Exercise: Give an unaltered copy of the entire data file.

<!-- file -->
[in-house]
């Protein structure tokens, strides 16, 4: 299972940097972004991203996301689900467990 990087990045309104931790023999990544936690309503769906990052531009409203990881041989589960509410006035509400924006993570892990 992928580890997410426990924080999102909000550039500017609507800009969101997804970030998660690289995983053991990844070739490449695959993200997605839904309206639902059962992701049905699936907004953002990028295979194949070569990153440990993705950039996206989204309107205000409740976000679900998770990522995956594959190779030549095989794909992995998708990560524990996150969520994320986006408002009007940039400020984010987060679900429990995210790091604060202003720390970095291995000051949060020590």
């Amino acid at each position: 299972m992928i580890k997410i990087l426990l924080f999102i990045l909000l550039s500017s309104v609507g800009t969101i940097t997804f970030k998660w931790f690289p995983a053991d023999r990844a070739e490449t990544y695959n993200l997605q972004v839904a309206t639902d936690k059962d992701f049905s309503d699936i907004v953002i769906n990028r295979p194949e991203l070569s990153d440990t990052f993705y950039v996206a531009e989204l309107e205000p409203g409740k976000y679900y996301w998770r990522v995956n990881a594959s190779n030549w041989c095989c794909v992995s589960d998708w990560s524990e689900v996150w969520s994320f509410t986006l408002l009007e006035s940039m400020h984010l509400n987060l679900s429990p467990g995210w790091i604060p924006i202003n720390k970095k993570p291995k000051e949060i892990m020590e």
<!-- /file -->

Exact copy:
[in-house]
């Protein structure tokens, strides 16, 4: 299972940097972004991203996301689900467990 990087990045309104931790023999990544936690309503769906990052531009409203990881041989589960509410006035509400924006993570892990 992928580890997410426990924080999102909000550039500017609507800009969101997804970030998660690289995983053991990844070739490449695959993200997605839904309206639902059962992701049905699936907004953002990028295979194949070569990153440990993705950039996206989204309107205000409740976000679900998770990522995956594959190779030549095989794909992995998708990560524990996150969520994320986006408002009007940039400020984010987060679900429990995210790091604060202003720390970095291995000051949060020590």
């Amino acid at each position: 299972m992928i580890k997410i990087l426990l924080f999102i990045l909000l550039s500017s309104v609507g800009t969101i940097t997804f970030k998660w931790f690289p995983a053991d023999r990844a070739e490449t990544y695959n993200l997605q972004v839904a309206t639902d936690k059962d992701f049905s309503d699936i907004v953002i769906n990028r295979p194949e991203l070569s990153d440990t990052f993705y950039v996206a531009e989204l309107e205000p409203g409740k976000y679900y996301w998770r990522v995956n990881a594959s190779n030549w041989c095989c794909v992995s589960d998708w990560s524990e689900v996150w969520s994320f509410t986006l408002l009007e006035s940039m400020h984010l509400n987060l679900s429990p467990g995210w790091i604060p924006i202003n720390k970095k993570p291995k000051e949060i892990m020590e």